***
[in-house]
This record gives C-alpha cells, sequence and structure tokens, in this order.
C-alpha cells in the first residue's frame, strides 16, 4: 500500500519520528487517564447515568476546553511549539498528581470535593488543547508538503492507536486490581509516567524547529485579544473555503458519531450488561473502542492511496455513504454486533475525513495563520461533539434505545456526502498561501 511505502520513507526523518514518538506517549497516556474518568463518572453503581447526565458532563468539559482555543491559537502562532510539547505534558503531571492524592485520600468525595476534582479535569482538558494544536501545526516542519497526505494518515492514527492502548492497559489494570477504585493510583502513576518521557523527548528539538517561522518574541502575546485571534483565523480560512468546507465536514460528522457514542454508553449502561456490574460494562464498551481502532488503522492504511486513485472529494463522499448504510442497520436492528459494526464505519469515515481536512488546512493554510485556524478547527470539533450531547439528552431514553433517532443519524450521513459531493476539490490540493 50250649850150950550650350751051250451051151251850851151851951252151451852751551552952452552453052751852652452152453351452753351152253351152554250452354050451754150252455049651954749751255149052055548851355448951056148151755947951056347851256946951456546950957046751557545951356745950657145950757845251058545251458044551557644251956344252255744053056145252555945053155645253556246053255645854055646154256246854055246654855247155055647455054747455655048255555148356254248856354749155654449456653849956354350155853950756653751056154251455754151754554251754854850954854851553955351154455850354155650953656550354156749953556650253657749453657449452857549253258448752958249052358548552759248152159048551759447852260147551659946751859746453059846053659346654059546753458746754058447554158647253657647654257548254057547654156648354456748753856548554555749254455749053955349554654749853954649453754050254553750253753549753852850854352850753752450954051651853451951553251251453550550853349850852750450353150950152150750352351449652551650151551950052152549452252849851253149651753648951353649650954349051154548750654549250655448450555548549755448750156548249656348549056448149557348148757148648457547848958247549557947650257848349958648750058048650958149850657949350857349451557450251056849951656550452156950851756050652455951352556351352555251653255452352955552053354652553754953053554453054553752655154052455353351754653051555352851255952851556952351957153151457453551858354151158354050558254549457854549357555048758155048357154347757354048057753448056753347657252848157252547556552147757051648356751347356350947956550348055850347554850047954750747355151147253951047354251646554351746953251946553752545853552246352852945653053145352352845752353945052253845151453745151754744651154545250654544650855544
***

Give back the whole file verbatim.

[in-house]
This record gives C-alpha cells, sequence and structure tokens, in this order.
C-alpha cells in the first residue's frame, strides 16, 4: 500500500519520528487517564447515568476546553511549539498528581470535593488543547508538503492507536486490581509516567524547529485579544473555503458519531450488561473502542492511496455513504454486533475525513495563520461533539434505545456526502498561501 511505502520513507526523518514518538506517549497516556474518568463518572453503581447526565458532563468539559482555543491559537502562532510539547505534558503531571492524592485520600468525595476534582479535569482538558494544536501545526516542519497526505494518515492514527492502548492497559489494570477504585493510583502513576518521557523527548528539538517561522518574541502575546485571534483565523480560512468546507465536514460528522457514542454508553449502561456490574460494562464498551481502532488503522492504511486513485472529494463522499448504510442497520436492528459494526464505519469515515481536512488546512493554510485556524478547527470539533450531547439528552431514553433517532443519524450521513459531493476539490490540493 50250649850150950550650350751051250451051151251850851151851951252151451852751551552952452552453052751852652452152453351452753351152253351152554250452354050451754150252455049651954749751255149052055548851355448951056148151755947951056347851256946951456546950957046751557545951356745950657145950757845251058545251458044551557644251956344252255744053056145252555945053155645253556246053255645854055646154256246854055246654855247155055647455054747455655048255555148356254248856354749155654449456653849956354350155853950756653751056154251455754151754554251754854850954854851553955351154455850354155650953656550354156749953556650253657749453657449452857549253258448752958249052358548552759248152159048551759447852260147551659946751859746453059846053659346654059546753458746754058447554158647253657647654257548254057547654156648354456748753856548554555749254455749053955349554654749853954649453754050254553750253753549753852850854352850753752450954051651853451951553251251453550550853349850852750450353150950152150750352351449652551650151551950052152549452252849851253149651753648951353649650954349051154548750654549250655448450555548549755448750156548249656348549056448149557348148757148648457547848958247549557947650257848349958648750058048650958149850657949350857349451557450251056849951656550452156950851756050652455951352556351352555251653255452352955552053354652553754953053554453054553752655154052455353351754653051555352851255952851556952351957153151457453551858354151158354050558254549457854549357555048758155048357154347757354048057753448056753347657252848157252547556552147757051648356751347356350947956550348055850347554850047954750747355151147253951047354251646554351746953251946553752545853552246352852945653053145352352845752353945052253845151453745151754744651154545250654544650855544